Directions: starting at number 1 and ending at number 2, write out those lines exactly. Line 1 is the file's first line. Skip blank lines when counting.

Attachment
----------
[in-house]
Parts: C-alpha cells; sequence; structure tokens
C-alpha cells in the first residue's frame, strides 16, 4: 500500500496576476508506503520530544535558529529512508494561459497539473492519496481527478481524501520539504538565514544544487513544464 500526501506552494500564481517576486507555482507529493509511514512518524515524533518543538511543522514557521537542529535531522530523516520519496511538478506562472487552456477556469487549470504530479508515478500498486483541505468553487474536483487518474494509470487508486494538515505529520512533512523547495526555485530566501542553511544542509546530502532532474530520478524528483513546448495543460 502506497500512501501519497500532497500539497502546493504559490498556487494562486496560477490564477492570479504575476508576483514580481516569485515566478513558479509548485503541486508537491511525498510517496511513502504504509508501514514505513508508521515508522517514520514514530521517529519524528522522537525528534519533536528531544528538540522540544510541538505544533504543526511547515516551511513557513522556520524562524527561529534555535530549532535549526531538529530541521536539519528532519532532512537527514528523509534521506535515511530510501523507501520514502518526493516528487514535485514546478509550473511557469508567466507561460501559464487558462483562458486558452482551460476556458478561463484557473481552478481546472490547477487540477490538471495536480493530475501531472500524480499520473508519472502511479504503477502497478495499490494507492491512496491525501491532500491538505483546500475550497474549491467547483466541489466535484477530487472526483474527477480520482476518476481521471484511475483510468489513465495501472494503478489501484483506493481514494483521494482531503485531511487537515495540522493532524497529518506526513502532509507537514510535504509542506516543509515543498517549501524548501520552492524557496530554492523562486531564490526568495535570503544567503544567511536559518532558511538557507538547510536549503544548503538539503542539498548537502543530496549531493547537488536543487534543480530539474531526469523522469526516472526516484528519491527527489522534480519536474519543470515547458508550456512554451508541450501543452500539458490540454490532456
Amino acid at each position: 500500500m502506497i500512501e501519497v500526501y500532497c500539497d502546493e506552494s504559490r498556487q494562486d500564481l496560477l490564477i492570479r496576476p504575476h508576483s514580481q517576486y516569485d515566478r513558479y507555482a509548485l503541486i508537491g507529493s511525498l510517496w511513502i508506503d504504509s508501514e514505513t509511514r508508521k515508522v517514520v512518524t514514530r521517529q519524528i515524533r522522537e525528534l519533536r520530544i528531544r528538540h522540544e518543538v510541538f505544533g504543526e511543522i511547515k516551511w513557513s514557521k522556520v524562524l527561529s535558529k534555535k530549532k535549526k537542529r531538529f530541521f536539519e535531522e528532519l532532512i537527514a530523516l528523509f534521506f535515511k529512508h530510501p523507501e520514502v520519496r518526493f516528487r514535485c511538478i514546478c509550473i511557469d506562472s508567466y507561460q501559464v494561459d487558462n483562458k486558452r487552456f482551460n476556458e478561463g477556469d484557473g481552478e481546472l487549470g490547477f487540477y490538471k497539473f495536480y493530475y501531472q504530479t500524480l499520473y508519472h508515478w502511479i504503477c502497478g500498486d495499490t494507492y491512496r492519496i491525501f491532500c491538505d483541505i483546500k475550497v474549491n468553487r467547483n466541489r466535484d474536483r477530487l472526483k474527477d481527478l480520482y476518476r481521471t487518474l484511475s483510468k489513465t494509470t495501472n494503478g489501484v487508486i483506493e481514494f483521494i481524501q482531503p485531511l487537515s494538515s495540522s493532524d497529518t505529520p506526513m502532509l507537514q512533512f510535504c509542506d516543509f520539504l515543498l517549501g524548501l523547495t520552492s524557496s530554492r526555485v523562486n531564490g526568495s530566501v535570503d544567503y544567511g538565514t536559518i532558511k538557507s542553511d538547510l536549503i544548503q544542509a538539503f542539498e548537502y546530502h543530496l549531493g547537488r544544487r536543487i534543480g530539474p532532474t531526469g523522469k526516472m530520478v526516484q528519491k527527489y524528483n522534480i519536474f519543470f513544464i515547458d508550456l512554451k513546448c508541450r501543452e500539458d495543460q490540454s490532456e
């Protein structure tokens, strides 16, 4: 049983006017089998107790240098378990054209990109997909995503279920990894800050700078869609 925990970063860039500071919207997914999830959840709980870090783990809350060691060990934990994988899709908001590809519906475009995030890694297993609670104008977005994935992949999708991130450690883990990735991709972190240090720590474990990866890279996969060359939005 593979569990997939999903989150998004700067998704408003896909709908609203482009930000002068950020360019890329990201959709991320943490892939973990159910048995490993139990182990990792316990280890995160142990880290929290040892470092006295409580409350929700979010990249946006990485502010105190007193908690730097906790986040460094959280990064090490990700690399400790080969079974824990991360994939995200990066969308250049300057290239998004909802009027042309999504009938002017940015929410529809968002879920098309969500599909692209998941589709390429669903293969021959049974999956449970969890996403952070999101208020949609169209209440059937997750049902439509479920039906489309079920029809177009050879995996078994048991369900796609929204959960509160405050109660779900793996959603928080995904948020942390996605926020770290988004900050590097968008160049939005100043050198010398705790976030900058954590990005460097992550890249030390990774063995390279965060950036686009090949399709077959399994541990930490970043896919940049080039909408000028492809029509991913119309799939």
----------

[in-house]
Parts: C-alpha cells; sequence; structure tokens